Great Recession of 2008
The Great Recession of 2008 – The Policy Debate Over the Effectiveness of Fiscal Policy and Monetary Policy to Combat the Recession
The financial and economic crisis that began in 2007-2008 has been named the Great Recession by the public due to its negative impact on the national and global economies. However, there is no consensus among economists on the effectiveness of fiscal and monetary policies that were implemented during the global crisis. This issue is of particular importance because of the current post-crisis instability in the markets worldwide.
The general agreement among the Keynesian economists was that stimulating aggregate demand was the proper objective at the outbreak of the global recession. According to their view, the government policy strategy should include an automatic and a discretionally fiscal component. As usual, government spending tends to increase automatically during recessions due to the increase of unemployment insurance, welfare payments, and other transfers. On the contrary, government tax revenues tend to decrease with the corresponding fall of economic activity. These factors result in creating the countercyclical budget deficit. However, some additional discretional measures may be implemented to stimulate the economy. These measures commonly include the cuts of tax rates for businesses and households as well as direct financing to entrepreneurs and firms in the form of contracts, government loans or grants for the purposes of new investment and additional market demand (Tcherneva, 2011, p.5).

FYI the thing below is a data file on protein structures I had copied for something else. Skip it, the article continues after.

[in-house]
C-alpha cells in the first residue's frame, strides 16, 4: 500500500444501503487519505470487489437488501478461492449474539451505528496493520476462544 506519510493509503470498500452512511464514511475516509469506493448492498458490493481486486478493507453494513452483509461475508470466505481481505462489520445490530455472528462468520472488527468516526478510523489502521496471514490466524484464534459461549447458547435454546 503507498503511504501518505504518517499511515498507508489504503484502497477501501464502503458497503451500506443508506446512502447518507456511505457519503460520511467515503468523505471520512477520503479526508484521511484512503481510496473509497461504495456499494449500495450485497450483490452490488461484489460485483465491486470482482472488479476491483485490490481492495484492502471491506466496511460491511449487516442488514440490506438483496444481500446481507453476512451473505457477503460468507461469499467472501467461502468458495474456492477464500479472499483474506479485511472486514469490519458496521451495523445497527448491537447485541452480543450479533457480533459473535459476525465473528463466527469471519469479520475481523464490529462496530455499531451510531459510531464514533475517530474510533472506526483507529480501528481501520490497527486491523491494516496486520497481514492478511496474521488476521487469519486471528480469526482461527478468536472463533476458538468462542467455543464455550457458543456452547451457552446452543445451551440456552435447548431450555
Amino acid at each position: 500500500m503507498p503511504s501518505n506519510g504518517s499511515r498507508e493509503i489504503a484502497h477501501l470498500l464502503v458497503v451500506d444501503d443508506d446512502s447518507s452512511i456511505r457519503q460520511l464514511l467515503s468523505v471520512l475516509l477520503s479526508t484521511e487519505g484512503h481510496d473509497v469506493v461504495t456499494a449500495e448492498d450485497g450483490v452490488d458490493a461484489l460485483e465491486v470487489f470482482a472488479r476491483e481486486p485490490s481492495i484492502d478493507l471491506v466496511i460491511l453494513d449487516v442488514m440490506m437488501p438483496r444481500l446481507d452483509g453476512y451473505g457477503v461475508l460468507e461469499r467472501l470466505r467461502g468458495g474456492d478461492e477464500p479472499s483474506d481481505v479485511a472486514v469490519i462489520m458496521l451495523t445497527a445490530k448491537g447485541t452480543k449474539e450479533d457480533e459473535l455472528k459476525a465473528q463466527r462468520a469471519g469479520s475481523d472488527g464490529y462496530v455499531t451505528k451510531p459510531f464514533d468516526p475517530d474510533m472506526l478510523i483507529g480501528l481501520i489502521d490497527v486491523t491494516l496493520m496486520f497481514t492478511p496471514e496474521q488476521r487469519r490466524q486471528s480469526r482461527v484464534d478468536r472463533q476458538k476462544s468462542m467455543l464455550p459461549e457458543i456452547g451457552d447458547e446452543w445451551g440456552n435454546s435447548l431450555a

The U.S. policy response to the financial and economic crisis followed this general Keynesian recipe. Moreover, government policy included even some additional expenditure that is not typically considered as a countercyclical measure. The first major part of government spending was executed by the Federal Reserve System through the purchases of a large number of different financial assets of selected banks. These measures constitute a fiscal (and not a monetary) policy because they were executed by the Federal Reserve System with necessary congressional authority. It may be concluded that in fact it was the Treasury that bought different financial assets from selected banks. The first Trouble Asset Relief Program (TARP) was introduced at that time. The TARP enabled a large injection of funds into some market giants (such as GM, Citigroup, etc.) and the subsequent de facto nationalization of the insurance company AIG.
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The second stage of the government fiscal plan was American Recovery and Reinvestment Act (ARRA) that was introduced in February 2009. At the same time, the White House began to realize the longest unemployment program in American history. The total budgets for TARP and ARRA constituted almost 10 percent of the U.S. GDP. In spite of all these measures, their effects on economic growth and general employment were not large (Baker, 2009). It happened because of a few reasons. First of all, despite government increased its spending, companies and households continued to decrease their spending due to significant market uncertainty. Thus, they counterbalanced to some degree government measures. Secondly, tax cuts were not necessarily used by the firms for the purposes of investment. Even when the government measures were able to increase the gross output and production, they did not produce employment creation effect of a necessary scale. That happened due to the restructuring that took place during the global recession. Firms typically tried to optimize their cost structure by reducing labor costs.